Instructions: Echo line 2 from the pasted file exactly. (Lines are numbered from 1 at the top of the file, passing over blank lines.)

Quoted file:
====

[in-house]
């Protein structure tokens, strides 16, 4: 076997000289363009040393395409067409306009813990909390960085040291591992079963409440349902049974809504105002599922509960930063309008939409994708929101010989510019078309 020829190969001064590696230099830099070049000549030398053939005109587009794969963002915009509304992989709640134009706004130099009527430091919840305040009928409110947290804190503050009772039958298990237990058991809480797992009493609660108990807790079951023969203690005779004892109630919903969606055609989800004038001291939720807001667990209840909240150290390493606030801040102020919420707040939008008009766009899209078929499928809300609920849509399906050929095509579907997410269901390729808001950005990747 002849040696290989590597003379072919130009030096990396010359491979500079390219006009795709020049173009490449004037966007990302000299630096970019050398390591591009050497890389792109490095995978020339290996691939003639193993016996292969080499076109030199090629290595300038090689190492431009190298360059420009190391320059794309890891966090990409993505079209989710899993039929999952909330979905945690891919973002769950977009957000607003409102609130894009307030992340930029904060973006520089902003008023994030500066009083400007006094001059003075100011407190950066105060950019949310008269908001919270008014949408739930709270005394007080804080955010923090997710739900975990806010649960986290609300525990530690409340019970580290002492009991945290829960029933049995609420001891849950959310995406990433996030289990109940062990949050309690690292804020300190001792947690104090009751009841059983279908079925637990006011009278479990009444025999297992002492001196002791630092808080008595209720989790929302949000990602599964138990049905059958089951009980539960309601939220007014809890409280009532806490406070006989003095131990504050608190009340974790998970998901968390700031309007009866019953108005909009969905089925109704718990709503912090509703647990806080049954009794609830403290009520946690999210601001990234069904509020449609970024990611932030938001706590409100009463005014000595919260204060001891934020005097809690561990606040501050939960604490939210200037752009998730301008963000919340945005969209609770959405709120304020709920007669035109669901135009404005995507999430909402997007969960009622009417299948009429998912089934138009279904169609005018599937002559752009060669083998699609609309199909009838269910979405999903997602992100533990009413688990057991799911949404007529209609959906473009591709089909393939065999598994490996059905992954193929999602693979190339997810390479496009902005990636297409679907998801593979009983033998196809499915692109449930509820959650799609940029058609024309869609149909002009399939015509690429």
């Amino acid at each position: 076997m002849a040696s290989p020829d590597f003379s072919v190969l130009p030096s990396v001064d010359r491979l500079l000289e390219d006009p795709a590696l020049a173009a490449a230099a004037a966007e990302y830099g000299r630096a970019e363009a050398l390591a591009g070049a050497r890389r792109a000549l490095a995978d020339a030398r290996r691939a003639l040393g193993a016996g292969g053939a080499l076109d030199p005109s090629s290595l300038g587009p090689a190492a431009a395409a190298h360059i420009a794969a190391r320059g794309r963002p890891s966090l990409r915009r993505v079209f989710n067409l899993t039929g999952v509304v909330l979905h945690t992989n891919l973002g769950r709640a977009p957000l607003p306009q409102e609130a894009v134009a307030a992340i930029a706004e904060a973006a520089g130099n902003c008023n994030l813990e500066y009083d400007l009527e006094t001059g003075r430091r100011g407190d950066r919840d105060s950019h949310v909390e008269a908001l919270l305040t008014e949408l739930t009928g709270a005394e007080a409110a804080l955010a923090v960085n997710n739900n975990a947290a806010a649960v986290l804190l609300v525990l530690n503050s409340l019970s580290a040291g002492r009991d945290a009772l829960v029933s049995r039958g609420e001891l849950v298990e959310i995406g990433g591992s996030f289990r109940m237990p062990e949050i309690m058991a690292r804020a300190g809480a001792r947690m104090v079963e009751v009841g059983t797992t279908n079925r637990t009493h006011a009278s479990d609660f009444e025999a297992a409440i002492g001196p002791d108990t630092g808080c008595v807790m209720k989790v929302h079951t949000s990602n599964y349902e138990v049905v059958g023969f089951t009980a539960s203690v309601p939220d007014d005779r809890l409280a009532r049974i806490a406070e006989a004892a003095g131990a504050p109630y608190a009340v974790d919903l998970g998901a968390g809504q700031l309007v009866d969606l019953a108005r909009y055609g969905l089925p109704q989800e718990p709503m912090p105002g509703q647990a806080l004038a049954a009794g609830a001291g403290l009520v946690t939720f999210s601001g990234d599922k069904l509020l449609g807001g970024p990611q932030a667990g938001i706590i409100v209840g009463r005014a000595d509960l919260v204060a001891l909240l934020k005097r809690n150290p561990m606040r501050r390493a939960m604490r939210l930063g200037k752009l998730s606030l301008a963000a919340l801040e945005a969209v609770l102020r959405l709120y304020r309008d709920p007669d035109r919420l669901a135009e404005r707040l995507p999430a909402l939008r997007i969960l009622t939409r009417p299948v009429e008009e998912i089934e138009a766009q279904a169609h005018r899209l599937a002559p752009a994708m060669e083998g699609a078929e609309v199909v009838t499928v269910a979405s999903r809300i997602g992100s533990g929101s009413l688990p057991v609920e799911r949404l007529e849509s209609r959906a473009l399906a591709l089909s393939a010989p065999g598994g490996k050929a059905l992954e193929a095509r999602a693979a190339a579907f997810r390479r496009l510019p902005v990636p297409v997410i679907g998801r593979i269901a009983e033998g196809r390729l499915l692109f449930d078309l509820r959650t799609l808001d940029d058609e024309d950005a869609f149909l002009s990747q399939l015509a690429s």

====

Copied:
């Protein structure tokens, strides 16, 4: 076997000289363009040393395409067409306009813990909390960085040291591992079963409440349902049974809504105002599922509960930063309008939409994708929101010989510019078309 020829190969001064590696230099830099070049000549030398053939005109587009794969963002915009509304992989709640134009706004130099009527430091919840305040009928409110947290804190503050009772039958298990237990058991809480797992009493609660108990807790079951023969203690005779004892109630919903969606055609989800004038001291939720807001667990209840909240150290390493606030801040102020919420707040939008008009766009899209078929499928809300609920849509399906050929095509579907997410269901390729808001950005990747 002849040696290989590597003379072919130009030096990396010359491979500079390219006009795709020049173009490449004037966007990302000299630096970019050398390591591009050497890389792109490095995978020339290996691939003639193993016996292969080499076109030199090629290595300038090689190492431009190298360059420009190391320059794309890891966090990409993505079209989710899993039929999952909330979905945690891919973002769950977009957000607003409102609130894009307030992340930029904060973006520089902003008023994030500066009083400007006094001059003075100011407190950066105060950019949310008269908001919270008014949408739930709270005394007080804080955010923090997710739900975990806010649960986290609300525990530690409340019970580290002492009991945290829960029933049995609420001891849950959310995406990433996030289990109940062990949050309690690292804020300190001792947690104090009751009841059983279908079925637990006011009278479990009444025999297992002492001196002791630092808080008595209720989790929302949000990602599964138990049905059958089951009980539960309601939220007014809890409280009532806490406070006989003095131990504050608190009340974790998970998901968390700031309007009866019953108005909009969905089925109704718990709503912090509703647990806080049954009794609830403290009520946690999210601001990234069904509020449609970024990611932030938001706590409100009463005014000595919260204060001891934020005097809690561990606040501050939960604490939210200037752009998730301008963000919340945005969209609770959405709120304020709920007669035109669901135009404005995507999430909402997007969960009622009417299948009429998912089934138009279904169609005018599937002559752009060669083998699609609309199909009838269910979405999903997602992100533990009413688990057991799911949404007529209609959906473009591709089909393939065999598994490996059905992954193929999602693979190339997810390479496009902005990636297409679907998801593979009983033998196809499915692109449930509820959650799609940029058609024309869609149909002009399939015509690429």